This report describes changes in the offending outcomes observed for young people who received one of three types of Youth Court supervision orders in the 30 month period after the Fresh Start reforms were introduced (i.e. from 1 October 2010 to 31 March 2013). Reoffending patterns are examined for the 12 month period after orders were served.

Key Findings

Child Offending

  • An estimated one in twenty New Zealand children are known to Police for offending before reaching 14 years of age. Boys are twice as likely as girls to offend as children. Māori children are approximately three times more likely than non-Māori children to become known to Police as an offender by age 14.
  • Offending by children aged 10-13 years has dropped in the last five years for both genders, across all ethnic groups and ages, across almost all offence types, and in all regions.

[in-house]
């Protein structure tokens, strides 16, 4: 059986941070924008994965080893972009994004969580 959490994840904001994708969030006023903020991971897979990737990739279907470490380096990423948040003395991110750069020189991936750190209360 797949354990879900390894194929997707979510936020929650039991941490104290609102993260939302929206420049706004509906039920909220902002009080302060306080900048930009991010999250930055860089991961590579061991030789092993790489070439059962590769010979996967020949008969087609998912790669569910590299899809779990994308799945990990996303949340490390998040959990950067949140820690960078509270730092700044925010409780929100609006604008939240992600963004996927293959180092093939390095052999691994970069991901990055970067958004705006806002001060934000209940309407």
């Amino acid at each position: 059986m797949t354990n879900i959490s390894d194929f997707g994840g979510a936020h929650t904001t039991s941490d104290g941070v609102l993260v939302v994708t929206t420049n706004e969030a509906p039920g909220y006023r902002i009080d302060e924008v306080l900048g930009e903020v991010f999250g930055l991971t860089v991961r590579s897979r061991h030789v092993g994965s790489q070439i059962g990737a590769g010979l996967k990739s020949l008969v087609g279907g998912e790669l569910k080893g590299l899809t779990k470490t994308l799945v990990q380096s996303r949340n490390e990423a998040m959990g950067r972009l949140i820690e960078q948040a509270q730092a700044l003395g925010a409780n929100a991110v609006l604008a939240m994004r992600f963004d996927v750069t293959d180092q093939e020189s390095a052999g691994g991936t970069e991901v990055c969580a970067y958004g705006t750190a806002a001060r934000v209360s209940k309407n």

• A falling youth crime rate is not unique to New Zealand, and the reasons for the fall are unclear and therefore subject to debate.
  • Much of the drop in offending by children in New Zealand has been because fewer children are becoming offenders in the first place – a very positive finding.
  • Māori children remain over-represented. This is seen not only at the front-end of the youth justice system, but flows through to other parts of the system (i.e. Child, Youth and Family and the Youth Court).
  • A complex interplay of risk factors lead to Māori children, both boys and girls, being apprehended at a greater rate than children from other ethnic groups. Broadly, attention needs to focus on two areas. Firstly, the rate of Māori children offending and entering the youth justice system in the first instance needs to be reduced. Secondly, for those children who do come in contact with the system, there needs to be effective interventions to increase the likelihood that they do not reoffend.